This is an archived article that was published on sltrib.com in 2013, and information in the article may be outdated. It is provided only for personal research purposes and may not be reprinted.
As reported by Doug Fabrizio on KUER's "Radio West," a group of physicians recently delivered a petition to Gov. Gary Herbert seeking acknowledgement of a serious problem with Utah's air quality. The governor's response was to dismissively ask if the group had carpooled to the event. They had.
The governor opted out of the Obamacare insurance option ("Avenue H: Utah clings to useless exchange," Our View, Feb. 9). An autonomous Utah Republican decision denies Utah's small businesses and uninsured individuals a better choice of health insurance at competitive rates.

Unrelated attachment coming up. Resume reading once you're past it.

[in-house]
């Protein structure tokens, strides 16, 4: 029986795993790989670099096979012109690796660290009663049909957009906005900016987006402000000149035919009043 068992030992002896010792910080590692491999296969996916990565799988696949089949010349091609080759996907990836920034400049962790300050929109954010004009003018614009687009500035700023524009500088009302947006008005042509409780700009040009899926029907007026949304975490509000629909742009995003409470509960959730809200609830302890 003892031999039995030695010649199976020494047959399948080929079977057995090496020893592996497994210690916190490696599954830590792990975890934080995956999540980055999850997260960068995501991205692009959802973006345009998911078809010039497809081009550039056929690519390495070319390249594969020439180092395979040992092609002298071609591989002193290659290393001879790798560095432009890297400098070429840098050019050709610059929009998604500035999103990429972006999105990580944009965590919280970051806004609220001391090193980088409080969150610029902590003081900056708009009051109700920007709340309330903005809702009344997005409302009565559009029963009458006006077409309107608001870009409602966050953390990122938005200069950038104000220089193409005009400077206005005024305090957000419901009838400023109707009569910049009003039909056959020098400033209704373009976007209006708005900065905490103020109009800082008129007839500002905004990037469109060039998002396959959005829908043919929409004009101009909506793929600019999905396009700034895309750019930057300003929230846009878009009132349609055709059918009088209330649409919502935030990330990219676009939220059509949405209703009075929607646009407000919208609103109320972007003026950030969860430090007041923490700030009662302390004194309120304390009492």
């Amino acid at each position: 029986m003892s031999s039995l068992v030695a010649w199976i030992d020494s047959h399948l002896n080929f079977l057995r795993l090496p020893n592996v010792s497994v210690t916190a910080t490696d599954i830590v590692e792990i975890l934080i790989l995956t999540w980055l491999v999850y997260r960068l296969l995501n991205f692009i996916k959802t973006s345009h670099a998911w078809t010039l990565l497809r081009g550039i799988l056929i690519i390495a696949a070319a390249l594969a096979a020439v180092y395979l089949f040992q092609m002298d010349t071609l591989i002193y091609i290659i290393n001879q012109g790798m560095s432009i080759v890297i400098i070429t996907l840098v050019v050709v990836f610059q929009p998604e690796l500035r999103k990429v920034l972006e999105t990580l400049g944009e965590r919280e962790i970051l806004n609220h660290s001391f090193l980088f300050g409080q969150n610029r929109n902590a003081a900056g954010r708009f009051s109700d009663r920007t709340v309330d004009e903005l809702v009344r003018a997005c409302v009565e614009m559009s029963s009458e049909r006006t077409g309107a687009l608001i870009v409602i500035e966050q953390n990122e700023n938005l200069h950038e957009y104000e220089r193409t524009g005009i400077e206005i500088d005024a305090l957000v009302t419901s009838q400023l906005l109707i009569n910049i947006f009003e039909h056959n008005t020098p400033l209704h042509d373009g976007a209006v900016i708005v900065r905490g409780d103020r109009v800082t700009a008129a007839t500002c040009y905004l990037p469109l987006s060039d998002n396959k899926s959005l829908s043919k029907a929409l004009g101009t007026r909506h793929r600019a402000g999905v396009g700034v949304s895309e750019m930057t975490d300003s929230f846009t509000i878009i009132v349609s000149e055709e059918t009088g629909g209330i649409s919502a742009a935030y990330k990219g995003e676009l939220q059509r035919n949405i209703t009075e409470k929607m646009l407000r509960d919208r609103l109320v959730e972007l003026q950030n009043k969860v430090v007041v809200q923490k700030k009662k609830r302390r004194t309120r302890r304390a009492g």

Utah's current Avenue H insurance doesn't provide crucial functions that Obamacare exchanges must perform. But it does preserve a degree of power and income for a select few, to the detriment of many small-business owners.
Together, these two incidents suggest a pattern of choosing ideology over the common good.
They show a dismissive disregard for both the shared purpose of our nation and for the ultimate protection and benefit of Utah citizens.
Salt Lake City